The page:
As seen above in Table 1, youth in foster care and youth with homelessness are disproportionately increasing in chronic absenteeism rates as compared to their peers who are not in foster care or experiencing homelessness. Specific supports and programs for these student populations can be found in the Tools for Schools searchable database with the key terms such as "foster", "homeless", "chronic absenteeism" or "attendance."
One of the best initiatives schools can start would be to track their students' attendance in order to discover issues to consistent student attendance before it becomes chronic. Possible issues to attendance are increased asthma attacks due to low air quality, lack of safe walking routes to school, bullying and more. Almost 50% of chronically absent students in San Diego County are in high school. Addressing chronic absenteeism early, like starting in Kindergarten, can increase the academic and health outcomes of the students as they advance through the grades.
Supporting Student Health through Programs, Policies and Partnerships
Chronic absenteeism is a complex and challenging issue. Supporting student health to improve attendance requires an interdisciplinary and collaborative approach that includes students, families, schools, and community partners.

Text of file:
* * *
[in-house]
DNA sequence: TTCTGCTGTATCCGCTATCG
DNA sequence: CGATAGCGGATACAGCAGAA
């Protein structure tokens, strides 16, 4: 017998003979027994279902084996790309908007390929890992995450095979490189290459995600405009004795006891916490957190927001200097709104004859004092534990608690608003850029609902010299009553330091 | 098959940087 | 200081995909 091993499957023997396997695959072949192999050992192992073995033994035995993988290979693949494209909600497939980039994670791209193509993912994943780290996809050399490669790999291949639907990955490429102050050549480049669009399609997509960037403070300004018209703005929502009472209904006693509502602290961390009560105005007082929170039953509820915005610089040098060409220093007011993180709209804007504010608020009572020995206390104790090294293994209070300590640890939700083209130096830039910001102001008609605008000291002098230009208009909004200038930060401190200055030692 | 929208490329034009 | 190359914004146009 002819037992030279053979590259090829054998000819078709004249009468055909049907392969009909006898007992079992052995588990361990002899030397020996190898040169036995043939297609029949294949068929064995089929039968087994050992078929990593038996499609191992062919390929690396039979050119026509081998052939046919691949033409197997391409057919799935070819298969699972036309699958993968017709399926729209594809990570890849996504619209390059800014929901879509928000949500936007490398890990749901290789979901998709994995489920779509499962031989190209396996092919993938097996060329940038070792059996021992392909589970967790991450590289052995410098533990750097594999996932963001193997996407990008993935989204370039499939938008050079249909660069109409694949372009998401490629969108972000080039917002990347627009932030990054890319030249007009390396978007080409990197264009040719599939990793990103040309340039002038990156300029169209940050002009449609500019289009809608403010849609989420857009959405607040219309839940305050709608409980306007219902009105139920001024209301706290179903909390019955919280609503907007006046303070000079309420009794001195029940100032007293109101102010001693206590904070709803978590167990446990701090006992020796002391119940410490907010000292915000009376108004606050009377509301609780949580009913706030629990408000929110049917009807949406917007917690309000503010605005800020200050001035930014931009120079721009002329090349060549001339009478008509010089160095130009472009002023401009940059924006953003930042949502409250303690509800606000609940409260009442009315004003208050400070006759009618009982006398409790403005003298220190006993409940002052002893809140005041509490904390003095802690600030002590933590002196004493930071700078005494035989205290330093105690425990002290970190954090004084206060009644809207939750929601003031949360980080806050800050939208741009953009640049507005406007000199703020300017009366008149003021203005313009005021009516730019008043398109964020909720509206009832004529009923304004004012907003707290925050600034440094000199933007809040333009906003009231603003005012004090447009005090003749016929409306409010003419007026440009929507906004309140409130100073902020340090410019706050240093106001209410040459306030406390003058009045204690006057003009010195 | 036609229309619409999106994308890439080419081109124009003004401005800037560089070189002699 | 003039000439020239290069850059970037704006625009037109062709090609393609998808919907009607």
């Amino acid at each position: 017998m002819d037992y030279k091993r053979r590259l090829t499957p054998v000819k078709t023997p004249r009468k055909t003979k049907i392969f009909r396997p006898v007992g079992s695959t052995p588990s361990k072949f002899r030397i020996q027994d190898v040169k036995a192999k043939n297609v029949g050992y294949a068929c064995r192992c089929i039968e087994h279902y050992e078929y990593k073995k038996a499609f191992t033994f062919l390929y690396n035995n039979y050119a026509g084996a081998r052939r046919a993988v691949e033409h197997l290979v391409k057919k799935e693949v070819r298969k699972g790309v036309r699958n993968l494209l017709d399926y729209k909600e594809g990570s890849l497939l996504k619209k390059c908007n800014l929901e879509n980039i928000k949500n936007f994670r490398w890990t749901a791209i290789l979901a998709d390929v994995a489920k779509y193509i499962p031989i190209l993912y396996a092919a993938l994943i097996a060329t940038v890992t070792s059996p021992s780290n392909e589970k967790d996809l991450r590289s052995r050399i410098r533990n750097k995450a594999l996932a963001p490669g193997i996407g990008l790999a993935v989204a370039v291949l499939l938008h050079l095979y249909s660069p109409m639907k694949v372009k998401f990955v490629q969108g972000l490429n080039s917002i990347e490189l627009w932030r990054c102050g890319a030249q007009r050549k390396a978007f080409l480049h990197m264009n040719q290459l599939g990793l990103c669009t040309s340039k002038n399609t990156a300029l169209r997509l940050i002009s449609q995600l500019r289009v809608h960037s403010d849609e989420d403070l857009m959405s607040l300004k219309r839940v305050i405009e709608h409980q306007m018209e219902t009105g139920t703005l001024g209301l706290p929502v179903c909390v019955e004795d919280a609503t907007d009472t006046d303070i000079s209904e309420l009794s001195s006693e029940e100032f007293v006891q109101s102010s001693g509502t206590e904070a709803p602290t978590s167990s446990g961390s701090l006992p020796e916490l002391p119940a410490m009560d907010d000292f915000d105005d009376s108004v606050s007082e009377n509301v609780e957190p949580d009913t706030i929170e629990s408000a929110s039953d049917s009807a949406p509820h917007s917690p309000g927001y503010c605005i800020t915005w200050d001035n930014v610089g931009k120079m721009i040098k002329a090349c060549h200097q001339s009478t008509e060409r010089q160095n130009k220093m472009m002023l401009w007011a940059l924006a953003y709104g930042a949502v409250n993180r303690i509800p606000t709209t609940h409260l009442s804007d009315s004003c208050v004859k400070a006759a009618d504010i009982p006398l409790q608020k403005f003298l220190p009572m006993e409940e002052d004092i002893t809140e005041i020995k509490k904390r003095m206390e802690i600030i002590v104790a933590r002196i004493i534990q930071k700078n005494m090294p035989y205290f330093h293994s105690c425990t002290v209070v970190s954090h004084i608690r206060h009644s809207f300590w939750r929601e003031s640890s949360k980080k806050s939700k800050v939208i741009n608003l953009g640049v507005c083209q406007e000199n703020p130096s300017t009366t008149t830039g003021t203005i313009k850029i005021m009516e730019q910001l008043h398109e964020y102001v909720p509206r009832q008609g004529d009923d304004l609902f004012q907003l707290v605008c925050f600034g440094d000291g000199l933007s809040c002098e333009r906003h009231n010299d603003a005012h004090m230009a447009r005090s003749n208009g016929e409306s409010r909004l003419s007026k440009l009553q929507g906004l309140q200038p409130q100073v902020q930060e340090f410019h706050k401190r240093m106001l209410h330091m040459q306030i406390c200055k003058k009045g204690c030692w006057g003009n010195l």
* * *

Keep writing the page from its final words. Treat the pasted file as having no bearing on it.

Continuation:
- Students, families, schools, and community partners can address and improve the physical and social environment around students through targeted wellness interventions, including safe routes to school.
- Students can often be their own best advocates on how to improve the safety and positivity of the school climate.
- Schools can collaborate with families and students on strategies to monitor attendance and personalize early outreach to prevent patterns of absences.
- Recognizing improved attendance at school can increase student self-esteem and reward students in reaching their goals.
Identifying the reasons for student absences from a regional perspective to a student-level view is a key step towards understanding the type of Programs, Policies, and Partnerships needed to improve student attendance and academic success. So what's your role in improving attendance?
Live Well Schools’ 2019 Partnerships for Healthy Schools report cumulates the recent data and trends to start the discussion about how a strong wellness policy and effective budgeting investments in student physical and mental health and wellness can lead to better attendance.
To learn more about your district-specific data and trends please email Pam Smith for your school district's individual Healthy Schools report.